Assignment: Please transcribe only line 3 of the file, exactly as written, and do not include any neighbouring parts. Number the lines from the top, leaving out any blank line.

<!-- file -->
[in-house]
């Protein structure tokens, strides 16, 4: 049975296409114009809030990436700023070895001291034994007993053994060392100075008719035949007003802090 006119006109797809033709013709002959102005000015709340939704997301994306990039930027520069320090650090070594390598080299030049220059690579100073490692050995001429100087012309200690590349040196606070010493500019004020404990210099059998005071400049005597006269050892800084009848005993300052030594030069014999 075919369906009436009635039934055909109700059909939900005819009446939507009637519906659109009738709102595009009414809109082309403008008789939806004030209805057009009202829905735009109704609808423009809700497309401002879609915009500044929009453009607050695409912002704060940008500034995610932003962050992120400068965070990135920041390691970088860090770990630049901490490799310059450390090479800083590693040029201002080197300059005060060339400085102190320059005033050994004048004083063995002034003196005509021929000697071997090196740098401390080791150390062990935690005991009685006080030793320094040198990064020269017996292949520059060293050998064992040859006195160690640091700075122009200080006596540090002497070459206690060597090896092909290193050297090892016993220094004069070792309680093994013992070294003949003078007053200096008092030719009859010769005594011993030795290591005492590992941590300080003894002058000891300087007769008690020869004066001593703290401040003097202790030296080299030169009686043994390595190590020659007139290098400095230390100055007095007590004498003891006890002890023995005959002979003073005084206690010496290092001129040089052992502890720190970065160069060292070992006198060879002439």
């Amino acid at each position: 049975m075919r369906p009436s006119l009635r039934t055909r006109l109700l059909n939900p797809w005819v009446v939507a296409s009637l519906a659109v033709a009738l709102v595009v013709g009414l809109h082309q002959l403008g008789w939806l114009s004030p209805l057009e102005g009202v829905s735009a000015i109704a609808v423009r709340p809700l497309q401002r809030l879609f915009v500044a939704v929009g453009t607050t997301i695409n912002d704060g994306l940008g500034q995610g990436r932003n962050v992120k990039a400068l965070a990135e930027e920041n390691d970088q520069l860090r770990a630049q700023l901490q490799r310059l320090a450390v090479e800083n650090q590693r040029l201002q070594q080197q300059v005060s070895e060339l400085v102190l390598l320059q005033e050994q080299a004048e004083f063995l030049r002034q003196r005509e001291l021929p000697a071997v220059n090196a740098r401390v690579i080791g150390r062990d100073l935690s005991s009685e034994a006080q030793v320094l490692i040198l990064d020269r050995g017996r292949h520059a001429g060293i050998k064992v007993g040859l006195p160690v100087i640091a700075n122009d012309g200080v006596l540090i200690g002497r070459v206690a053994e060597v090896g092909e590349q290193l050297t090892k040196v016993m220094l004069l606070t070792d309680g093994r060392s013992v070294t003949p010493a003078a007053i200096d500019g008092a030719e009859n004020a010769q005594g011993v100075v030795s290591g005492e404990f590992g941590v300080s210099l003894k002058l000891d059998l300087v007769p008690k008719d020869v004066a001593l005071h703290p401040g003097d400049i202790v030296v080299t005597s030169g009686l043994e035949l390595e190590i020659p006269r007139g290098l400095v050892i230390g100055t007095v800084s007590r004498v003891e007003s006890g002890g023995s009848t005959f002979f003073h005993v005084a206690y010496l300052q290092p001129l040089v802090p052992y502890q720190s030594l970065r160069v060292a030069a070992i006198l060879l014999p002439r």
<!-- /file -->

């Amino acid at each position: 049975m075919r369906p009436s006119l009635r039934t055909r006109l109700l059909n939900p797809w005819v009446v939507a296409s009637l519906a659109v033709a009738l709102v595009v013709g009414l809109h082309q002959l403008g008789w939806l114009s004030p209805l057009e102005g009202v829905s735009a000015i109704a609808v423009r709340p809700l497309q401002r809030l879609f915009v500044a939704v929009g453009t607050t997301i695409n912002d704060g994306l940008g500034q995610g990436r932003n962050v992120k990039a400068l965070a990135e930027e920041n390691d970088q520069l860090r770990a630049q700023l901490q490799r310059l320090a450390v090479e800083n650090q590693r040029l201002q070594q080197q300059v005060s070895e060339l400085v102190l390598l320059q005033e050994q080299a004048e004083f063995l030049r002034q003196r005509e001291l021929p000697a071997v220059n090196a740098r401390v690579i080791g150390r062990d100073l935690s005991s009685e034994a006080q030793v320094l490692i040198l990064d020269r050995g017996r292949h520059a001429g060293i050998k064992v007993g040859l006195p160690v100087i640091a700075n122009d012309g200080v006596l540090i200690g002497r070459v206690a053994e060597v090896g092909e590349q290193l050297t090892k040196v016993m220094l004069l606070t070792d309680g093994r060392s013992v070294t003949p010493a003078a007053i200096d500019g008092a030719e009859n004020a010769q005594g011993v100075v030795s290591g005492e404990f590992g941590v300080s210099l003894k002058l000891d059998l300087v007769p008690k008719d020869v004066a001593l005071h703290p401040g003097d400049i202790v030296v080299t005597s030169g009686l043994e035949l390595e190590i020659p006269r007139g290098l400095v050892i230390g100055t007095v800084s007590r004498v003891e007003s006890g002890g023995s009848t005959f002979f003073h005993v005084a206690y010496l300052q290092p001129l040089v802090p052992y502890q720190s030594l970065r160069v060292a030069a070992i006198l060879l014999p002439r």